Marfan Syndrome is an autosomal dominant connective tissue disorder caused by a mutation in the gene encoding for fibrillin. Fibillin is a glycoprotein common in many tissues which is a structural component of elastin-containing microfibrils.
Marfan Syndrome is characterized by individuals with long, thin limbs, myopia, dural ectasia, and ectopia lentis. Associated medical conditions include cardiac abnormalities (mitral valve prolapse) and superior lens dislocations. Orthopaedic conditions include but are not limited to arachnodactyly, scoliosis, and ligamentous laxity.
Sponseller et al performed a study with the goals of determining the prevalence of current diagnostic findings in Marfan Syndrome. They found physical features with the highest diagnostic yield were craniofacial characteristics, thumb and wrist signs, pectus excavatum, and severe hindfoot valgus. They recommend patients with three to four physically evident features, or two highly specific features (e.g., thumb and wrist signs, craniofacial features, dural ectasia, or protrusio), should be carefully reexamined and possibly referred for an echocardiogram or a genetics consultation.
Shirley and Sponseller reviewed the diagnosis and treatment of Marfan syndrome. They report "compared to with patients with idiopathic scoliosis, patients with Marfan syndrome tend to have scoliosis that progresses at a faster rate and is more resistant to bracing; undergo scoliosis surgery complicated by greater blood loss, pseudarthrosis, and additional curvature; and have more frequent occurrences of dural ectasia, which may cause headaches, leg pain, or perineal pain."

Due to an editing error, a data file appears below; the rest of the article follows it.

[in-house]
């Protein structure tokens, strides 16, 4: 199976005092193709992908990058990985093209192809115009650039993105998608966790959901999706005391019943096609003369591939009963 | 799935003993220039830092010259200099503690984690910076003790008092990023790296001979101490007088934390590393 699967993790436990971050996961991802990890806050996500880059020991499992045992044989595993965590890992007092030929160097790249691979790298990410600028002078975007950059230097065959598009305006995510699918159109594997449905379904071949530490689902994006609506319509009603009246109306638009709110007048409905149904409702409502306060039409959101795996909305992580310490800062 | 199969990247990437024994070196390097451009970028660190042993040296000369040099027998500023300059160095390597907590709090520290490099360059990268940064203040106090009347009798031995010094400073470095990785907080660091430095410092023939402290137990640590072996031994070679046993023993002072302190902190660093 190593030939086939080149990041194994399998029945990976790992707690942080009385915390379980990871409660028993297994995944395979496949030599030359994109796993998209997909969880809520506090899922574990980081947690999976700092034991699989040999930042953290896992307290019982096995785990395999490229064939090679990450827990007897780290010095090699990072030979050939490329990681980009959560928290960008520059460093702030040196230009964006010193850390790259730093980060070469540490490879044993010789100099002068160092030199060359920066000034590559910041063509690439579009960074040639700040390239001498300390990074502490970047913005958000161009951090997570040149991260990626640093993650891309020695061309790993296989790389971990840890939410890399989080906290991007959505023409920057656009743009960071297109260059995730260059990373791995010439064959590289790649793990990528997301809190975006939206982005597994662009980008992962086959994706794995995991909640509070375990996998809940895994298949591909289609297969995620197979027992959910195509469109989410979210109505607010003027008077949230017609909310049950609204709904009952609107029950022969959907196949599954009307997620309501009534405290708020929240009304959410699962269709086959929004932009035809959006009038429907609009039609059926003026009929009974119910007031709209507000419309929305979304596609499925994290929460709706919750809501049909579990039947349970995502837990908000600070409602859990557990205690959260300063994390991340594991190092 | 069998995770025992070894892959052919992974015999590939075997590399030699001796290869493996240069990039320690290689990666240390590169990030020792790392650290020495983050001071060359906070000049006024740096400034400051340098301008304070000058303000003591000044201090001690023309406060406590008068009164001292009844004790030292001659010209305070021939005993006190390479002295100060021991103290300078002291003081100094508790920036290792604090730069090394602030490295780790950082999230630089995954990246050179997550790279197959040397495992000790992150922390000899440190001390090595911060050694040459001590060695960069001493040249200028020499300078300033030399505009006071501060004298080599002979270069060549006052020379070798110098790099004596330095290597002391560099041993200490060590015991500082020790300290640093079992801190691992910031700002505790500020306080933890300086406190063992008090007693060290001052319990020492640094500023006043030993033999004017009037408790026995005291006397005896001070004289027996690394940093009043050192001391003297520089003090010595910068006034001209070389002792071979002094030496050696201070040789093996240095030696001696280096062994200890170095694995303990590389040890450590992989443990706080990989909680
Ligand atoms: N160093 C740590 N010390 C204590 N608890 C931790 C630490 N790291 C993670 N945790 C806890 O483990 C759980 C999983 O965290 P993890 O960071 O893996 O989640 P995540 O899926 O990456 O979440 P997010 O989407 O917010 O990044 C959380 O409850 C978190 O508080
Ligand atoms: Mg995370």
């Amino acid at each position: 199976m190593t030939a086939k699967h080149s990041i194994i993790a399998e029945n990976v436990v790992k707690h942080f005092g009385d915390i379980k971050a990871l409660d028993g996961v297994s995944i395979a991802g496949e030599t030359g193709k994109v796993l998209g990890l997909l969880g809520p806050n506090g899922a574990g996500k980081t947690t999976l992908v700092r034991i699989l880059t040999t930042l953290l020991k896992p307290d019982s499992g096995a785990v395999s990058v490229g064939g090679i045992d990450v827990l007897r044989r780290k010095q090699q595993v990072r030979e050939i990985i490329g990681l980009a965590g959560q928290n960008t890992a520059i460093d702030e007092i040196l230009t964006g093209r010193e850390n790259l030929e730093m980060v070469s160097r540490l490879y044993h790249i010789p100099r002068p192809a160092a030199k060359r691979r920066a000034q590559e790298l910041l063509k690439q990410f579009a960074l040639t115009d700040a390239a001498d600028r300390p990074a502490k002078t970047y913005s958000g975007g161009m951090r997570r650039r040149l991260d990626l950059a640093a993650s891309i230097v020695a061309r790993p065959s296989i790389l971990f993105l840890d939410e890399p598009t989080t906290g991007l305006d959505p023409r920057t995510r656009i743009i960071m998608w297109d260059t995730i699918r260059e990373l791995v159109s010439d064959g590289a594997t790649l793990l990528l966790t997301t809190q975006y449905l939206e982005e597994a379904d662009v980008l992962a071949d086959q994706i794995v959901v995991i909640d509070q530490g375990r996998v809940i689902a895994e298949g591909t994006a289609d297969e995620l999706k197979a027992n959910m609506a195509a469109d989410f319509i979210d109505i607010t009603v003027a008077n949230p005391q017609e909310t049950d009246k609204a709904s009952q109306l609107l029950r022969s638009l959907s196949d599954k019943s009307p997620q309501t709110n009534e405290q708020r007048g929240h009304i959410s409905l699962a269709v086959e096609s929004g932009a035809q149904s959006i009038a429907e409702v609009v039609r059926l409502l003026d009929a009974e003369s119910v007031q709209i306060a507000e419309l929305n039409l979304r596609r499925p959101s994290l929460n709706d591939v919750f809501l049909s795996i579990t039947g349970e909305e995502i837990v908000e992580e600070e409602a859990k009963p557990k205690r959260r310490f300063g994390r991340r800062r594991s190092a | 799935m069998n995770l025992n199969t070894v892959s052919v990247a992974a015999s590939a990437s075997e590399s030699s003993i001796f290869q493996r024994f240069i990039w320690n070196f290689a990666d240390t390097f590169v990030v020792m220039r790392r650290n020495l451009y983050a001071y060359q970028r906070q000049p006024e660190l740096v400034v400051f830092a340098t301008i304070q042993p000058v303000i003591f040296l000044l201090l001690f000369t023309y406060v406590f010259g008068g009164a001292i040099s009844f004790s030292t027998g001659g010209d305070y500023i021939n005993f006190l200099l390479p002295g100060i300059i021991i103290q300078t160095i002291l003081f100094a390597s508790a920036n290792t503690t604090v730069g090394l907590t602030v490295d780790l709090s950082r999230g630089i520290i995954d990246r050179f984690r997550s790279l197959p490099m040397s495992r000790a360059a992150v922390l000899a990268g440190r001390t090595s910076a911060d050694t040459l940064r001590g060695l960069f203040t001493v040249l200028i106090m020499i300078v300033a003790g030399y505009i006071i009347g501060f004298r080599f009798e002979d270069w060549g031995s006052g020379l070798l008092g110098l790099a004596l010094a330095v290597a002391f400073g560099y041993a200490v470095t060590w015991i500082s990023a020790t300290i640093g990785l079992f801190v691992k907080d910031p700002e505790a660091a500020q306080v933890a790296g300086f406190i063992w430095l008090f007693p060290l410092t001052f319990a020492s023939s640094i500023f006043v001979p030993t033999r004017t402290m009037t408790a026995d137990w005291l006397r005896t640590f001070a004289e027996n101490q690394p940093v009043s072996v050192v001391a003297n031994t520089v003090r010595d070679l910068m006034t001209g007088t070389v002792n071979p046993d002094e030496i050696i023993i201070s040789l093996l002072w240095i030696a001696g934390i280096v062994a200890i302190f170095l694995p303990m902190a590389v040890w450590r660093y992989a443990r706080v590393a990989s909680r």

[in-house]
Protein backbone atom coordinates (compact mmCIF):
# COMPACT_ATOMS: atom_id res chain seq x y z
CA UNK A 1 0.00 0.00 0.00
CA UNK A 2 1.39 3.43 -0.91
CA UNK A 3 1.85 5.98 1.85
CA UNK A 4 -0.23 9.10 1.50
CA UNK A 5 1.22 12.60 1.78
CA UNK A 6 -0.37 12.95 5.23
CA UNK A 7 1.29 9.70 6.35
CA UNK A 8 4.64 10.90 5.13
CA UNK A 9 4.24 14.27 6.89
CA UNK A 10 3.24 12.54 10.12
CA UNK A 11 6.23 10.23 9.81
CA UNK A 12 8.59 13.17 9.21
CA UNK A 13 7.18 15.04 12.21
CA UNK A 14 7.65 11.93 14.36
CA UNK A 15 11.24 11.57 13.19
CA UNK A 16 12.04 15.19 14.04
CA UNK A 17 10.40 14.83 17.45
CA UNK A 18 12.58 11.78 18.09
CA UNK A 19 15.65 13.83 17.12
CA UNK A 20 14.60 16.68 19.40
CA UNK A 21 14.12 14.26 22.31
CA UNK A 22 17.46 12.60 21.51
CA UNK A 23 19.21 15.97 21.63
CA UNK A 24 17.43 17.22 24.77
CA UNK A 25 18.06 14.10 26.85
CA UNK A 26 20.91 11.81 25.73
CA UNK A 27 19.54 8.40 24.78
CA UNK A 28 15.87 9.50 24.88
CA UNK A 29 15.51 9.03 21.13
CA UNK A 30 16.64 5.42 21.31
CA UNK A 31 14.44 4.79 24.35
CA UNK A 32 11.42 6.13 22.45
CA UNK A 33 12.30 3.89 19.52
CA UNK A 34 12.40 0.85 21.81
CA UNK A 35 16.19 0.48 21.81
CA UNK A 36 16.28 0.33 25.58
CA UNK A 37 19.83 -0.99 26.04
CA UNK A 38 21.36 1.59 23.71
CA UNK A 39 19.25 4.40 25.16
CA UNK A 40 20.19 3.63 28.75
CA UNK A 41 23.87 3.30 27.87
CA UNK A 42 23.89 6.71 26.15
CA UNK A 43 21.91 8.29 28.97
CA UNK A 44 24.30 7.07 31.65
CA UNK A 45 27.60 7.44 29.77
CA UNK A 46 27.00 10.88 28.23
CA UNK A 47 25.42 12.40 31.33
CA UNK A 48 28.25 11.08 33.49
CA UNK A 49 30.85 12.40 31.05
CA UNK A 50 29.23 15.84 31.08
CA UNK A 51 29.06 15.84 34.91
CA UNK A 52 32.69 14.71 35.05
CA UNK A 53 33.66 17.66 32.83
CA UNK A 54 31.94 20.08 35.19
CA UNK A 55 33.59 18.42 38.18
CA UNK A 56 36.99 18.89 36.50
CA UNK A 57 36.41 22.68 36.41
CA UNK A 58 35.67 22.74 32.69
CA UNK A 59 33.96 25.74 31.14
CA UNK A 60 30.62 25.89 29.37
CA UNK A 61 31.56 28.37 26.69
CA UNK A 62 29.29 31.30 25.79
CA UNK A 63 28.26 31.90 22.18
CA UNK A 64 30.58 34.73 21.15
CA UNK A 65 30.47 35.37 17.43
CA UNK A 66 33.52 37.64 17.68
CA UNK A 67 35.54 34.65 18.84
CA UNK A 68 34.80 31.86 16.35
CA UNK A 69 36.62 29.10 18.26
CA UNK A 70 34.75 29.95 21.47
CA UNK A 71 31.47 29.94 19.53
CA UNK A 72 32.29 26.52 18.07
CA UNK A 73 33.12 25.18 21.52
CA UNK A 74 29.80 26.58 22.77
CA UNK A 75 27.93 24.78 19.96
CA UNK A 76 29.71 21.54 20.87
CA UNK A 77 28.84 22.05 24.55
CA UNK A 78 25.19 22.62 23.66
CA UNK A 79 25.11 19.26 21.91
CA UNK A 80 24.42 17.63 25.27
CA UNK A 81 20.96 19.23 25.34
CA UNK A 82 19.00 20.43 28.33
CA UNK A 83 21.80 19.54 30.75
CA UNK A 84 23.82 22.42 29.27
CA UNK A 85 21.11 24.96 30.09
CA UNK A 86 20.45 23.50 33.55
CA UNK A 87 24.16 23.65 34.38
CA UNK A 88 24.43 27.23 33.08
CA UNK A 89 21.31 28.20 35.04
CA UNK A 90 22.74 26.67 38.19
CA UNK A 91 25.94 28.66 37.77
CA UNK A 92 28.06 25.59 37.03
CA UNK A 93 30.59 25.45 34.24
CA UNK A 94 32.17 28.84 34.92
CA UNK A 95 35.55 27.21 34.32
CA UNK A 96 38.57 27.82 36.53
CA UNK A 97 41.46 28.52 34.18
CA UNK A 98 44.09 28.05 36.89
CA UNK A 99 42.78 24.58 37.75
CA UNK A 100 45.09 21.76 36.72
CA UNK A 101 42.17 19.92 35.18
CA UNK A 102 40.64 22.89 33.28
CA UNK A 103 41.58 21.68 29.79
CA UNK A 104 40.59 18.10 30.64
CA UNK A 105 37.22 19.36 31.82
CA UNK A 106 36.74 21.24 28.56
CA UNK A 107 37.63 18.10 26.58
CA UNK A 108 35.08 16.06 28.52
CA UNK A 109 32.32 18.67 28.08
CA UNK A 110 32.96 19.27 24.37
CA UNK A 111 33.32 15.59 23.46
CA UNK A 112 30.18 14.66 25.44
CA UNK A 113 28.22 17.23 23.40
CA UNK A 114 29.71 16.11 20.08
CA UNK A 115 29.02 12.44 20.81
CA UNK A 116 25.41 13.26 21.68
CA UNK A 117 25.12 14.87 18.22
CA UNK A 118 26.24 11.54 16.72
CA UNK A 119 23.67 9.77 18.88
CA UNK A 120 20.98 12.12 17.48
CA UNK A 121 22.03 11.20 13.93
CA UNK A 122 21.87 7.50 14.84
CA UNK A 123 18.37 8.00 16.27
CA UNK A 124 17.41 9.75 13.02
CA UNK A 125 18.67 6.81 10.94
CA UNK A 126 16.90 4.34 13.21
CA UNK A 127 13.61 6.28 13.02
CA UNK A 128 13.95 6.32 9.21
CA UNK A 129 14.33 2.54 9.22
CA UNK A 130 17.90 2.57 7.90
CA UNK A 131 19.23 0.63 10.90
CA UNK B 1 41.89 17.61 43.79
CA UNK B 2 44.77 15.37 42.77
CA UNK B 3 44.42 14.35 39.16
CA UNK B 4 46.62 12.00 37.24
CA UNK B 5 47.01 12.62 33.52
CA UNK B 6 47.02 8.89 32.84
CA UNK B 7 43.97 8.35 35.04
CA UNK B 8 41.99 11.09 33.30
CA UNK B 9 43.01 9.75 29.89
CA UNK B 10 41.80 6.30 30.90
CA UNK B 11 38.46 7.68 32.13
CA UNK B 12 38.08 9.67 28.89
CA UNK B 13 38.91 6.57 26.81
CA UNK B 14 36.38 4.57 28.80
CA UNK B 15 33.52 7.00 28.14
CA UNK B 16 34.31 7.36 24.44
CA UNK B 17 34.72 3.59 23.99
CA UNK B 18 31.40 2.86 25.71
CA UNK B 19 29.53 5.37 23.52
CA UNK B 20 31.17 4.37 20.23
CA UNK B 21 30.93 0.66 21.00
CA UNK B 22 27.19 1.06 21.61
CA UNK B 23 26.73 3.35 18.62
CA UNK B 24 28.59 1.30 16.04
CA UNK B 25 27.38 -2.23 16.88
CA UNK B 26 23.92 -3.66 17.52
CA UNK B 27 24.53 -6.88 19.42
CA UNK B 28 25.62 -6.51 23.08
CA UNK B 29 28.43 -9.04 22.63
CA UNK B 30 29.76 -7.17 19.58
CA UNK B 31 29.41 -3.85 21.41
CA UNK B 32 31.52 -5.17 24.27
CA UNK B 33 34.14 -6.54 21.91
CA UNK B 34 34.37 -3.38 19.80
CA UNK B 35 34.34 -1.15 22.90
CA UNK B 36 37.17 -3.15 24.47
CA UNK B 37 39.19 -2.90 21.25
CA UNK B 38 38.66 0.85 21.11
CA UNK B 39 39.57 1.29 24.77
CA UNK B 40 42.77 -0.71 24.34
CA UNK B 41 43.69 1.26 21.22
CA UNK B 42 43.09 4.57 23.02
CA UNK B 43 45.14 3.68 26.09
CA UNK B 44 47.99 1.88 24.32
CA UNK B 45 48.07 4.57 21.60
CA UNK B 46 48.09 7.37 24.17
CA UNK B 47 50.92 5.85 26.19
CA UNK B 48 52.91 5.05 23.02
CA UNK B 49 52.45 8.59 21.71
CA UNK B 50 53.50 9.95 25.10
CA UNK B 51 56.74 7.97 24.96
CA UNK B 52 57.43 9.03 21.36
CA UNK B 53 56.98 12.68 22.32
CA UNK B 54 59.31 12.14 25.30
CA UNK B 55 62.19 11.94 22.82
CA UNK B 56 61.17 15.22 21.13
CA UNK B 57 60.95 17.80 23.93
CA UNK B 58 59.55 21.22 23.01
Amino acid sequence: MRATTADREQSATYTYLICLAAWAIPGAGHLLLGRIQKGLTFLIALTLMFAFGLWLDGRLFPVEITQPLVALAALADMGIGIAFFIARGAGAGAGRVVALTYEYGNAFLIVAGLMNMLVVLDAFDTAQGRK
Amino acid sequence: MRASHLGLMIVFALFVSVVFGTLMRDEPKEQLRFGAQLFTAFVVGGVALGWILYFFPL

Answer 1: A defect in Elastin is associated with supravalvular aortic stenosis (SVAS)and autosomal dominant cutis laxa.
Answer 3: A defect in FGFR3 is associated with Achondroplasia.
Answer 4: A defect in Type 1 collagen is associated with Osteogenesis Imperfecta and Ehlers Danlos syndrome
Answer 5: A defect in Collagen Type 2 is associated with SED, Achondrogenesis, Stickler Syndrome.
Sponseller PD, Erkula G, Skolasky RL, Venuti KD, Dietz HC 3rd. Improving clinical recognition of Marfan syndrome. J Bone Joint Surg Am. 2010 Aug 4;92(9):1868-75. PubMed PMID: 20686061.
PMID: 20686061 (Link to Abstract)
Shirley ED, Sponseller PD. Marfan syndrome. J Am Acad Orthop Surg. 2009 Sep;17(9):572-81. Review. PubMed PMID: 19726741.
PMID:19726741 (Link to Abstract)